GET OUT OF MY FACE….The state of California has finally passed a sorely needed financial privacy bill:

The new law will enable consumers to block the sale of their personal financial information by banks, credit card companies and other businesses. Consumer groups praised the measure by state Sen. Jackie Speier (D-Hillsborough) as a landmark victory in the fight to safeguard such information and deter identity theft.

Huzzah! It’s only a small step, but at least it’s a step in the right direction. You see, it’s not the unending collection of personal information that’s really the main threat to privacy in the United States, it’s the ability to amalgamate it all in one place and sell it to the highest bidder that’s the real danger. This bill puts a few roadblocks in place to keep that from happening.

Unfortunately, we’re not out of the woods yet. The Bush administration, anti-federalist to its core whenever its corporate donors tell it to be, is all set to override the will of the people here in California:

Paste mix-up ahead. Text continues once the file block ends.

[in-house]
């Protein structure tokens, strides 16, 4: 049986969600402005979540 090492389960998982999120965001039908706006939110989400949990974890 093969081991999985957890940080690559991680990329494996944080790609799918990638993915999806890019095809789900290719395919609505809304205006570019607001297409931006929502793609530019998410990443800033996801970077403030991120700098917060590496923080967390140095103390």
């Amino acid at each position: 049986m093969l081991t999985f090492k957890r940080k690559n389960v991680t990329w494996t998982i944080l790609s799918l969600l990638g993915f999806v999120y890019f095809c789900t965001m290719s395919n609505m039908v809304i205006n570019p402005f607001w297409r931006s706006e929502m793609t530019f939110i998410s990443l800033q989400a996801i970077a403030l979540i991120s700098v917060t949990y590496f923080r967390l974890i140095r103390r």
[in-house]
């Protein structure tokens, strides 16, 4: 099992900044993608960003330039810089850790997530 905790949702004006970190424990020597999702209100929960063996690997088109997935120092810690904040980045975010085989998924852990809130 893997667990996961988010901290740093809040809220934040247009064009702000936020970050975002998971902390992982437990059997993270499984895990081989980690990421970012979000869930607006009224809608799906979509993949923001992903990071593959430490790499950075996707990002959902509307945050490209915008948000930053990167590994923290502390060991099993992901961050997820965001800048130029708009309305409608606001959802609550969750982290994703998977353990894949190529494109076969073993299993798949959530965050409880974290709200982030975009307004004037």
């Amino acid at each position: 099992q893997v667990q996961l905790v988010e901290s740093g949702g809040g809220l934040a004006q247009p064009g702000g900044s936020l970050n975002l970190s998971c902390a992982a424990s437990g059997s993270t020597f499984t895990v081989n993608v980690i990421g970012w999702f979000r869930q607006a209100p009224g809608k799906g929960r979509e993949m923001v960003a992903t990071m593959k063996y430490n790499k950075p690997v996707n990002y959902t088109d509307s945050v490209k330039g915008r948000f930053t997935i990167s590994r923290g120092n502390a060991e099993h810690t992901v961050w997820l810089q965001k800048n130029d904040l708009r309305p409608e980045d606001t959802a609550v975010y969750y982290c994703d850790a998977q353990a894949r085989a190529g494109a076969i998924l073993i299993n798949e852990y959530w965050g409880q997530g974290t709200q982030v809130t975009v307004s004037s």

House Resolution 2622 ? approved last month by the House Financial Services Committee and supported by the Bush administration and business groups ? would bar any financial privacy controls that are tougher than those established by Congress under the Fair Credit Reporting Act.

Needless to say, barring any rules “tougher” than the FCRA is like barring all paper products tougher then a Kleenex. How about if the feds adopt our rules instead?

(The California bill, by the way, does serve to show the occasional virtues of the ballot initiative. Gray Davis vetoed a similar bill last year, and signed it this time only because supporters were threatening to make an initiative out of it. Sometimes a little fear can go a long way.)